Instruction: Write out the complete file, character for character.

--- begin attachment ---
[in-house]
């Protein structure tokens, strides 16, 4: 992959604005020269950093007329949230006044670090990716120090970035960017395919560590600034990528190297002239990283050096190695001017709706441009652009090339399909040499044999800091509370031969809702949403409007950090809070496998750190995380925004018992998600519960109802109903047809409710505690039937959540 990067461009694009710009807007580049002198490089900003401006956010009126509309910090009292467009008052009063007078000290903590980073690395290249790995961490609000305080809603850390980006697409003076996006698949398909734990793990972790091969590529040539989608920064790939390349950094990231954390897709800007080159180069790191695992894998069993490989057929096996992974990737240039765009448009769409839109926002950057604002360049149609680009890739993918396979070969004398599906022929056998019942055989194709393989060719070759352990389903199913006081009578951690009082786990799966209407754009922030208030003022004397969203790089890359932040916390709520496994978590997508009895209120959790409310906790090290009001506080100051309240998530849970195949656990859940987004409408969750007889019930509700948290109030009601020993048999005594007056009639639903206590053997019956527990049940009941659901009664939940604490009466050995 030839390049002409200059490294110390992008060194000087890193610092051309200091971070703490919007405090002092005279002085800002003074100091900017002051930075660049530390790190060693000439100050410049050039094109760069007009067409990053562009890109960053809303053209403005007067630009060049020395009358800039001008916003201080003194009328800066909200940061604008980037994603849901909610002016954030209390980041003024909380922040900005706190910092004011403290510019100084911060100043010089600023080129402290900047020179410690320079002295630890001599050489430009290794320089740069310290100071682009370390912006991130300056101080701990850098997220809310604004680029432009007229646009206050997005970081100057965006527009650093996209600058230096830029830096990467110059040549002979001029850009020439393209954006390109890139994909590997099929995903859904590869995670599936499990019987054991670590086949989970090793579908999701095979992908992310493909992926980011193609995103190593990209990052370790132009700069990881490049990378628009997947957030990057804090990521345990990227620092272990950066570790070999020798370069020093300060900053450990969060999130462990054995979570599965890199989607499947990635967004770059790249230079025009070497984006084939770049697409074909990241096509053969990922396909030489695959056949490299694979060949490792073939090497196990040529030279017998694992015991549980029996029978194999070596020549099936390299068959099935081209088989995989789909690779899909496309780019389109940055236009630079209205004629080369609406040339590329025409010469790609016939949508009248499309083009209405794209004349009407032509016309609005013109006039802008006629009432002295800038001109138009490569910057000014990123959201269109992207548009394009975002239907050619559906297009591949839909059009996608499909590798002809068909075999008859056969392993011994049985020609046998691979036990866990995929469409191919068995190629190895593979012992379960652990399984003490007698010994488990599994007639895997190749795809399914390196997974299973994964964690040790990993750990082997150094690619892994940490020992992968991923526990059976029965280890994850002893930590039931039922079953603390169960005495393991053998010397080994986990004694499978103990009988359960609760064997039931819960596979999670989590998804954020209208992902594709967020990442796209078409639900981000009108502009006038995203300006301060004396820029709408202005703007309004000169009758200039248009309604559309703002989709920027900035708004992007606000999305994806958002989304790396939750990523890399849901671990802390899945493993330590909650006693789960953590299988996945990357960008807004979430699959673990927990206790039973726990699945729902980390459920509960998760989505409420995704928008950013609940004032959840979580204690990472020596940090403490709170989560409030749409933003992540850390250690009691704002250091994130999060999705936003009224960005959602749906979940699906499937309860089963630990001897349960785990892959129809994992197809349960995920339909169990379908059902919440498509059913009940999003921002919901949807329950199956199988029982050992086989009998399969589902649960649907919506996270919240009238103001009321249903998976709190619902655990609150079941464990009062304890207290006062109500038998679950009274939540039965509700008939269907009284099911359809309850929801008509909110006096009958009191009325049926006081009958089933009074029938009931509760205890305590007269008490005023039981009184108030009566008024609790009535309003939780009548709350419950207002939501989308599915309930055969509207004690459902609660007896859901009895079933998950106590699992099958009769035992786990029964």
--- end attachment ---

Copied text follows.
[in-house]
């Protein structure tokens, strides 16, 4: 992959604005020269950093007329949230006044670090990716120090970035960017395919560590600034990528190297002239990283050096190695001017709706441009652009090339399909040499044999800091509370031969809702949403409007950090809070496998750190995380925004018992998600519960109802109903047809409710505690039937959540 990067461009694009710009807007580049002198490089900003401006956010009126509309910090009292467009008052009063007078000290903590980073690395290249790995961490609000305080809603850390980006697409003076996006698949398909734990793990972790091969590529040539989608920064790939390349950094990231954390897709800007080159180069790191695992894998069993490989057929096996992974990737240039765009448009769409839109926002950057604002360049149609680009890739993918396979070969004398599906022929056998019942055989194709393989060719070759352990389903199913006081009578951690009082786990799966209407754009922030208030003022004397969203790089890359932040916390709520496994978590997508009895209120959790409310906790090290009001506080100051309240998530849970195949656990859940987004409408969750007889019930509700948290109030009601020993048999005594007056009639639903206590053997019956527990049940009941659901009664939940604490009466050995 030839390049002409200059490294110390992008060194000087890193610092051309200091971070703490919007405090002092005279002085800002003074100091900017002051930075660049530390790190060693000439100050410049050039094109760069007009067409990053562009890109960053809303053209403005007067630009060049020395009358800039001008916003201080003194009328800066909200940061604008980037994603849901909610002016954030209390980041003024909380922040900005706190910092004011403290510019100084911060100043010089600023080129402290900047020179410690320079002295630890001599050489430009290794320089740069310290100071682009370390912006991130300056101080701990850098997220809310604004680029432009007229646009206050997005970081100057965006527009650093996209600058230096830029830096990467110059040549002979001029850009020439393209954006390109890139994909590997099929995903859904590869995670599936499990019987054991670590086949989970090793579908999701095979992908992310493909992926980011193609995103190593990209990052370790132009700069990881490049990378628009997947957030990057804090990521345990990227620092272990950066570790070999020798370069020093300060900053450990969060999130462990054995979570599965890199989607499947990635967004770059790249230079025009070497984006084939770049697409074909990241096509053969990922396909030489695959056949490299694979060949490792073939090497196990040529030279017998694992015991549980029996029978194999070596020549099936390299068959099935081209088989995989789909690779899909496309780019389109940055236009630079209205004629080369609406040339590329025409010469790609016939949508009248499309083009209405794209004349009407032509016309609005013109006039802008006629009432002295800038001109138009490569910057000014990123959201269109992207548009394009975002239907050619559906297009591949839909059009996608499909590798002809068909075999008859056969392993011994049985020609046998691979036990866990995929469409191919068995190629190895593979012992379960652990399984003490007698010994488990599994007639895997190749795809399914390196997974299973994964964690040790990993750990082997150094690619892994940490020992992968991923526990059976029965280890994850002893930590039931039922079953603390169960005495393991053998010397080994986990004694499978103990009988359960609760064997039931819960596979999670989590998804954020209208992902594709967020990442796209078409639900981000009108502009006038995203300006301060004396820029709408202005703007309004000169009758200039248009309604559309703002989709920027900035708004992007606000999305994806958002989304790396939750990523890399849901671990802390899945493993330590909650006693789960953590299988996945990357960008807004979430699959673990927990206790039973726990699945729902980390459920509960998760989505409420995704928008950013609940004032959840979580204690990472020596940090403490709170989560409030749409933003992540850390250690009691704002250091994130999060999705936003009224960005959602749906979940699906499937309860089963630990001897349960785990892959129809994992197809349960995920339909169990379908059902919440498509059913009940999003921002919901949807329950199956199988029982050992086989009998399969589902649960649907919506996270919240009238103001009321249903998976709190619902655990609150079941464990009062304890207290006062109500038998679950009274939540039965509700008939269907009284099911359809309850929801008509909110006096009958009191009325049926006081009958089933009074029938009931509760205890305590007269008490005023039981009184108030009566008024609790009535309003939780009548709350419950207002939501989308599915309930055969509207004690459902609660007896859901009895079933998950106590699992099958009769035992786990029964």